New Dark Age

The breakneck rush into digital technologies has delivered much that is useful, impressive and dazzling. But what have we lost, and what are the dangers? James Bridle ( takes on these concerns here.

We live in times of increasing bafflement. Our news feeds are filled with unverified, unverifiable speculation, much of it automatically generated by anonymous software. As a result, we can no longer get a grip on what’s happening. The error is to assume that quantitative data by itself can deliver a coherent model of the world. Nor can the daily Niagara Falls of digital sputum, fake news, speculation and hyperbole help us navigate our world. The overwhelming volume of information reveals much less than is promised. Rather, it heralds a new Dark Age: a world of ever-increasing incomprehension. A world in which the average individual is dumber, more perplexed, more controlled, indeed more manipulated than ever.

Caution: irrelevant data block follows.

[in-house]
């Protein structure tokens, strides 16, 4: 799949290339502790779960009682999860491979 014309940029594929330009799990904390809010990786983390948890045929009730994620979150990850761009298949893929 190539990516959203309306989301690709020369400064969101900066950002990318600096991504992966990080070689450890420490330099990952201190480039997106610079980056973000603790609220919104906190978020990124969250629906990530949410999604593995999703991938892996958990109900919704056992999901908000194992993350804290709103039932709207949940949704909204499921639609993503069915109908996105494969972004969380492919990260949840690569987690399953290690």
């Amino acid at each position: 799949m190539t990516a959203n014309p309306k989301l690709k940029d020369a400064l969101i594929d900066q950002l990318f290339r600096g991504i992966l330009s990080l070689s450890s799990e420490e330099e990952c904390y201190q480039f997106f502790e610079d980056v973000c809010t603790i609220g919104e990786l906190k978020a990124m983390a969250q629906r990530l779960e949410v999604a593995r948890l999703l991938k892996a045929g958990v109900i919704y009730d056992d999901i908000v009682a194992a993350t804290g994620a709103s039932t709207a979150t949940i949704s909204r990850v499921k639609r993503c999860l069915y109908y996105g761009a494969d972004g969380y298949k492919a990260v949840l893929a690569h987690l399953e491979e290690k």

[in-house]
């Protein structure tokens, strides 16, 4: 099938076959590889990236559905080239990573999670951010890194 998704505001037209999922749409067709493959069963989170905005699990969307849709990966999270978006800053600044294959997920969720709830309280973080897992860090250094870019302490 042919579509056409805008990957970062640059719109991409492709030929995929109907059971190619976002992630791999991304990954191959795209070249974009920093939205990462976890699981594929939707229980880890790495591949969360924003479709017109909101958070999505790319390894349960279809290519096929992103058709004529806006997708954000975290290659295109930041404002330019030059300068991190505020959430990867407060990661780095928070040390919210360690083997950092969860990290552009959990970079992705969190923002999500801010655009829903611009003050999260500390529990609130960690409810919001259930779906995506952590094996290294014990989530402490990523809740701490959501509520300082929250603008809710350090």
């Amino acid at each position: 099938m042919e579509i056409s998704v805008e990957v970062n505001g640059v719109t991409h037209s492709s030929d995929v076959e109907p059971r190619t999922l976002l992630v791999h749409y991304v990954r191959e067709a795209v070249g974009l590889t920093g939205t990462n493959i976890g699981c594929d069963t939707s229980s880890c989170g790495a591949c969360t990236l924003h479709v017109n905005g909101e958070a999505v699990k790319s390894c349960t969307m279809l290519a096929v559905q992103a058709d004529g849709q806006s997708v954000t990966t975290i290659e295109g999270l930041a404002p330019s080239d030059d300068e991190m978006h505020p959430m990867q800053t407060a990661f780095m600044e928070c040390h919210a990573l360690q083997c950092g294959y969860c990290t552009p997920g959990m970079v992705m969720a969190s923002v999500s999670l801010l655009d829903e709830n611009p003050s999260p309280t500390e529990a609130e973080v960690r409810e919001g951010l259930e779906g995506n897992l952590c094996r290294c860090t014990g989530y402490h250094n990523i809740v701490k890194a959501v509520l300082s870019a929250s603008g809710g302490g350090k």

Artist and writer James Bridle offers us a warning against the future in which the contemporary promise of a new technologically assisted Enlightenment may just deliver its opposite: an age of complex uncertainty, predictive algorithms, surveillance, and the hollowing out of empathy. Surveying the history of art, technology and information systems he reveals the dark clouds that gather over this brave new world of digital technologies.

Give the screen a rest. Outdoors is the finest spell of weather in Scotland since, well, the Internet began.

Check if this thought provoking new book is in stock at your local library by consulting the online catalogue at

304 pages in Verso Books

First published June 2018

ISBN 978-1786635471

James Bridle
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